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The Best Startup Advice From 14 Tech Heroes

Jan 9 2014, 12:06pm CST | by , in News

The Best Startup Advice From 14 Tech Heroes
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The Best Startup Advice From 14 Tech Heroes

Some say that people do not really want advice, even when they ask for it — but when starting a company, good advice early on can be the difference between success and failure. For this reason, it is common practice for startups to have an advisory board — a group of smart people they trust to help steer them through hard times and open doors for them along the way. While I agree with Paul Brown that setting up an advisory board is essential, I think you can get a lot of everyday wisdom from those who have gone before you (and who have been successful) by just reading their interviews, speeches and memoirs. Their advice is often pithy, profound and, if followed, can save you a lot of time, money and headaches along the way.

Here are some of my favorite quotes and lessons from the tech superstars of our time.

On Defining Entrepreneurship

“An entrepreneur is someone who has a vision for something and a want to create.” -David Karp, Tumblr founder and CEO

“A ‘startup’ is a company that is confused about three things: (1.) What its product is. (2.) Who its customers are. (3.) How to make money.” – Dave McClure, 500Startups co-founder

When read together these quotes highlight the contrast between being an entrepreneur and actually running a startup. Most entrepreneurs have a very clear vision of what they want to change in the world. They want a physical product, a new web application or a community they were not able to find elsewhere. However, having a good idea is just the first step in a long journey. To be successful, an entrepreneur must be able to answer all of the questions Dave McClure poses and execute a plan to bring the idea to market. Even the cleanest idea can quickly become the messiest startup.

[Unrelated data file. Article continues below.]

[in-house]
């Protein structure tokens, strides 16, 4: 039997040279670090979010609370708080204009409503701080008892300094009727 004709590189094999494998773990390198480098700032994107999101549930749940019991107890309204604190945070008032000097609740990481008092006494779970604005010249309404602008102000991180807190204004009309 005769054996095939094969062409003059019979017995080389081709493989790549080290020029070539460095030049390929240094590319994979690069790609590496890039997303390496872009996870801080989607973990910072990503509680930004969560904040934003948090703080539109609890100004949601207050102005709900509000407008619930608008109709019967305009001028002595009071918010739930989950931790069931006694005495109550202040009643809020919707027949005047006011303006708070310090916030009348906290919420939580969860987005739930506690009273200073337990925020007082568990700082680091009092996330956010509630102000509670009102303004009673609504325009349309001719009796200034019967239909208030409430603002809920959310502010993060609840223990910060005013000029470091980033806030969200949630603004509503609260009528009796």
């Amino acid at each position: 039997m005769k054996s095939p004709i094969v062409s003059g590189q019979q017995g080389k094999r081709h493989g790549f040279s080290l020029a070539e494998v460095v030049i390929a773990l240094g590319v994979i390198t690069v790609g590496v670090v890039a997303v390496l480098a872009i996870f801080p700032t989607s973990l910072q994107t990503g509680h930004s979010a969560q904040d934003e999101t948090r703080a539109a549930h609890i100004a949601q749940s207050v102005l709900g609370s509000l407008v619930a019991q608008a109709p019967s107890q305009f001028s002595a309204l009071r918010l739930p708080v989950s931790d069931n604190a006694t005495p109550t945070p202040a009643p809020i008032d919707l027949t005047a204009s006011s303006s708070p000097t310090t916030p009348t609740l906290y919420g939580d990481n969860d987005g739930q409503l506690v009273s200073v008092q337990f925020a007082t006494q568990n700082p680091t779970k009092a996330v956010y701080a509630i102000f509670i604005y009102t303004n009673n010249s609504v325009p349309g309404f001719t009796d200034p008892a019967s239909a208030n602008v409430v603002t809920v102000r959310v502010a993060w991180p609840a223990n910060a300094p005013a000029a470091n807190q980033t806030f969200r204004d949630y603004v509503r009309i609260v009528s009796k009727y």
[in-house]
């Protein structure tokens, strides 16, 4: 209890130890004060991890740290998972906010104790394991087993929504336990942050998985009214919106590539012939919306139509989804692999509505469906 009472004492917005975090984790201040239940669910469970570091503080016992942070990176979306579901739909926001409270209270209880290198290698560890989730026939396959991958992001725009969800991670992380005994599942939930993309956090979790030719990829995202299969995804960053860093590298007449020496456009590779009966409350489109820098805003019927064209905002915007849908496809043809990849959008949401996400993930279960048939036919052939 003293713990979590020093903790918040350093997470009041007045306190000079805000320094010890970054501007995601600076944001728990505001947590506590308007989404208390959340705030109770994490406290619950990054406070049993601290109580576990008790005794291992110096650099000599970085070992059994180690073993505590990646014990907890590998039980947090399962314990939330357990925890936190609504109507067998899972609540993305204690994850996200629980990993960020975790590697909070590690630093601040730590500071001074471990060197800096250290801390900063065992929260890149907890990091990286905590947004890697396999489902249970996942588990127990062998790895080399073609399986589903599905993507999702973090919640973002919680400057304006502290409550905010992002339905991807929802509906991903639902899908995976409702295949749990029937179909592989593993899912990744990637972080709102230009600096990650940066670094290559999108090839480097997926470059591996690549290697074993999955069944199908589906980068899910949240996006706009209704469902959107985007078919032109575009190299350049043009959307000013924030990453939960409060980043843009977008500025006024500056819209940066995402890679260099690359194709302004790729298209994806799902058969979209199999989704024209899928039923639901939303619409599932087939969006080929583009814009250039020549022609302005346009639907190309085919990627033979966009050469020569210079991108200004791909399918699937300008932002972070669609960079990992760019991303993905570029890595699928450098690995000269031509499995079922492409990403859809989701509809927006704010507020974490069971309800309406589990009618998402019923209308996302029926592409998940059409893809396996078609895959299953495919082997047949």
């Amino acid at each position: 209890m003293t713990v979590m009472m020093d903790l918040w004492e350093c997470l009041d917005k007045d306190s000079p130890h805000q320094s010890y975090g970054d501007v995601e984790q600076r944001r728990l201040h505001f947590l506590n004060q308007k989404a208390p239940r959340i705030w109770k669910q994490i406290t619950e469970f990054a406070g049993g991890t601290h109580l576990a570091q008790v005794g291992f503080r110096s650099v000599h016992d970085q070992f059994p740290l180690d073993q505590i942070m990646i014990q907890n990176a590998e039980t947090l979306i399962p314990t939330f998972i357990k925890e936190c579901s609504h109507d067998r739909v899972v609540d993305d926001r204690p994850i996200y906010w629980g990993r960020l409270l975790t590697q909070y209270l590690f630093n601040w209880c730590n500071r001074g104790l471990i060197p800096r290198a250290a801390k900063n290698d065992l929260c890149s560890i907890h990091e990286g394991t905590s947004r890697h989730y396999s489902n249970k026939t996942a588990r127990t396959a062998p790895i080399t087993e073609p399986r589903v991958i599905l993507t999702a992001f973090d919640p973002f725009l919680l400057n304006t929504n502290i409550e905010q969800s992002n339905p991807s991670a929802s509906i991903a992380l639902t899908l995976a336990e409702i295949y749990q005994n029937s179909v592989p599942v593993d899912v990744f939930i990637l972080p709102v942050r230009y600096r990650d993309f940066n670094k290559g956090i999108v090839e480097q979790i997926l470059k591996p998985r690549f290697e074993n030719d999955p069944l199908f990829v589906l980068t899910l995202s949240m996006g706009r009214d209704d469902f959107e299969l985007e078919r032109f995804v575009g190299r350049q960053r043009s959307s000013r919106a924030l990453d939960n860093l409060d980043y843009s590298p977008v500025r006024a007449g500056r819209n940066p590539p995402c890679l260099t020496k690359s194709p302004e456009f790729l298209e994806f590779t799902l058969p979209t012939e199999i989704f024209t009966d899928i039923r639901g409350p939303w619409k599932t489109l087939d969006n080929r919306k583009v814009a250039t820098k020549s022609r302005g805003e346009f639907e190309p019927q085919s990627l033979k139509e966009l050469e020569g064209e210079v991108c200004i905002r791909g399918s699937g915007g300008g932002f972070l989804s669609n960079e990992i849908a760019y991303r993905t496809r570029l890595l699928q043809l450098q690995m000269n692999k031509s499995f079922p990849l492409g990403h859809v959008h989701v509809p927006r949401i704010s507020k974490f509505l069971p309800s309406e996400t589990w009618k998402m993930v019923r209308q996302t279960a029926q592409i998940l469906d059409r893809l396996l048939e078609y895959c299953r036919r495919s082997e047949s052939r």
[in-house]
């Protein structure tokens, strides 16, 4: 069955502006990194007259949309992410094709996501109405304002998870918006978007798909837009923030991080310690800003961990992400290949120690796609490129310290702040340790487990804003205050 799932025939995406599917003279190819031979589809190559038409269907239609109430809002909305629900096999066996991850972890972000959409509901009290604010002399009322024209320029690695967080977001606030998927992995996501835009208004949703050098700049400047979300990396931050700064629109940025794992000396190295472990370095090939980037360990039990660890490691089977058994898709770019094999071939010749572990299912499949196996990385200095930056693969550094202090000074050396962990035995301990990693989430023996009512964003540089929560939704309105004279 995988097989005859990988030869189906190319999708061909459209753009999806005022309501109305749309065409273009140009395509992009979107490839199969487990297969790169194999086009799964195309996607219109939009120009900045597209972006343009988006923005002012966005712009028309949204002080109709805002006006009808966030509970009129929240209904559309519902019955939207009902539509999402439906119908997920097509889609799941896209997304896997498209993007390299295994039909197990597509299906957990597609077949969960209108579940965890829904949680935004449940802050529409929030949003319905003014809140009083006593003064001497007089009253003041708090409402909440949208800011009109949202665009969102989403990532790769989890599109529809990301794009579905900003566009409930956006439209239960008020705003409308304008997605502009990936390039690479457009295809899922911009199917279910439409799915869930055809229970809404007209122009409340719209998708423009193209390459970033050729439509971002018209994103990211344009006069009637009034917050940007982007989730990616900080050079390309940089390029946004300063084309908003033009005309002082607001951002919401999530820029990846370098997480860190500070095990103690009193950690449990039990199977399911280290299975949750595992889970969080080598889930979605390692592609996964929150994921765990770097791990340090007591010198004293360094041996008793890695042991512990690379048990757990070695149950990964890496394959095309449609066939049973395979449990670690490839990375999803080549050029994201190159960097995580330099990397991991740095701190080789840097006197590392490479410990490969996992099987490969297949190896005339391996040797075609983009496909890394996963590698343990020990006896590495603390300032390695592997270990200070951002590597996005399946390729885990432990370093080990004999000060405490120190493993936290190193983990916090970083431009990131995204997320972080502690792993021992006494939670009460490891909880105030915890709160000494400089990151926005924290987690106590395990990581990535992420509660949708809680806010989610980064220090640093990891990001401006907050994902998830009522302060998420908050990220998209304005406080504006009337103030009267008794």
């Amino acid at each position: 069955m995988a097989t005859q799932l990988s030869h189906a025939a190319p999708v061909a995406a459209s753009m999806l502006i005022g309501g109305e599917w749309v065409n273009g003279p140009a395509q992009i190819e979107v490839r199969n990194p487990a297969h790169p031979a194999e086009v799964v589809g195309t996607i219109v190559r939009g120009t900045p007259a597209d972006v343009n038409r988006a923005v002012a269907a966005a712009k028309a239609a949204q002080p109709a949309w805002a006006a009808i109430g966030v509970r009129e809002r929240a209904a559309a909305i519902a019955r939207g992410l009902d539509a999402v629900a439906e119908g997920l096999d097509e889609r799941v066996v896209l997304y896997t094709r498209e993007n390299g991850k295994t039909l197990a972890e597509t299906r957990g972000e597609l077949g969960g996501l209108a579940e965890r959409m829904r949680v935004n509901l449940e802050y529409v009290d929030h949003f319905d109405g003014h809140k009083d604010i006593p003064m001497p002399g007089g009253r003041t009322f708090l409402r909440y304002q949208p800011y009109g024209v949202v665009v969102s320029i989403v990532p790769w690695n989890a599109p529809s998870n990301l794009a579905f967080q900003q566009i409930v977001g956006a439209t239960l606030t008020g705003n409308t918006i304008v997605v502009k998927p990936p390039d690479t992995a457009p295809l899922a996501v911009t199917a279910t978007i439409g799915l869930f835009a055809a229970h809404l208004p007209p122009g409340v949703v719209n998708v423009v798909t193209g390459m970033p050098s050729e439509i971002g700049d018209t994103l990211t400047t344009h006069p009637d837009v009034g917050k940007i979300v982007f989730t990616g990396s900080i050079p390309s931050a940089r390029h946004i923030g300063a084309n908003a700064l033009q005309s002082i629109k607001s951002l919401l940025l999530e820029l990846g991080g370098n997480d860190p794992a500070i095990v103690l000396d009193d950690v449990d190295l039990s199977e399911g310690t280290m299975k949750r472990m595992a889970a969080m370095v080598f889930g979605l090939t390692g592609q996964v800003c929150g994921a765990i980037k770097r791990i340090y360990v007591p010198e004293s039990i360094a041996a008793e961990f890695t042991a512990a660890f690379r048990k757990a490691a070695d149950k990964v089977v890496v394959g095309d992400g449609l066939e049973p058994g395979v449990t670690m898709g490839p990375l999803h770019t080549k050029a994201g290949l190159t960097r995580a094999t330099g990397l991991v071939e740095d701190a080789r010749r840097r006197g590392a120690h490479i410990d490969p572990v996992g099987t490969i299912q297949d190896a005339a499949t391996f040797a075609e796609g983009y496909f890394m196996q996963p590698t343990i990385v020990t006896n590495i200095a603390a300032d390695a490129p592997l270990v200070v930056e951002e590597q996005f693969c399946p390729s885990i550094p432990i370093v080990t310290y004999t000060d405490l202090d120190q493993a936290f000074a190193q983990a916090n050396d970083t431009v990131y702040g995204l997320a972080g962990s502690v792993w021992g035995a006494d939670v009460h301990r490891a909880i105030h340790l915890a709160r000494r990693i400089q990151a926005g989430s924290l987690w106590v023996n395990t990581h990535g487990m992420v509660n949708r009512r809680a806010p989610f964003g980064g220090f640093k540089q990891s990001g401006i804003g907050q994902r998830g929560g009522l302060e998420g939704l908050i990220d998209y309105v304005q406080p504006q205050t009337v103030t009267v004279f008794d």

On Being Brave

“You jump off a cliff and you assemble an airplane on the way down.” – Reid Hoffman, LinkedIn co-founder

“Fearlessness is like a muscle. I know from my own life that the more I exercise it, the more natural it becomes to not let my fears run me.” – Arianna Huffington, President and Editor in Chief of The Huffington Post Media Group

Everyone knows that it takes guts to take the “entrepreneurial leap of faith,” but what few founders mention is that you have to keep leaping over and over again as long as you are in business. Building a business in not a one-time thing. It is not like a house where you build it and then it is done. You have to keep testing, reinvesting, extending, partnering, and taking risks you hope, but cannot guarantee, will pay off in order to build a successful company. It takes bravery to be an entrepreneur from start to finish.

On Funding

“Stay self-funded as long as possible.” -Garrett Camp, founder of Expa, Uber and StumbleUpon

“Chase the vision, not the money; the money will end up following you.” -Tony Hsieh, Zappos CEO

“Money is like gasoline during a road trip. You don’t want to run out of gas on your trip, but you’re not doing a tour of gas stations.” -Tim O’Reilly, O’Reilly Media founder and CEO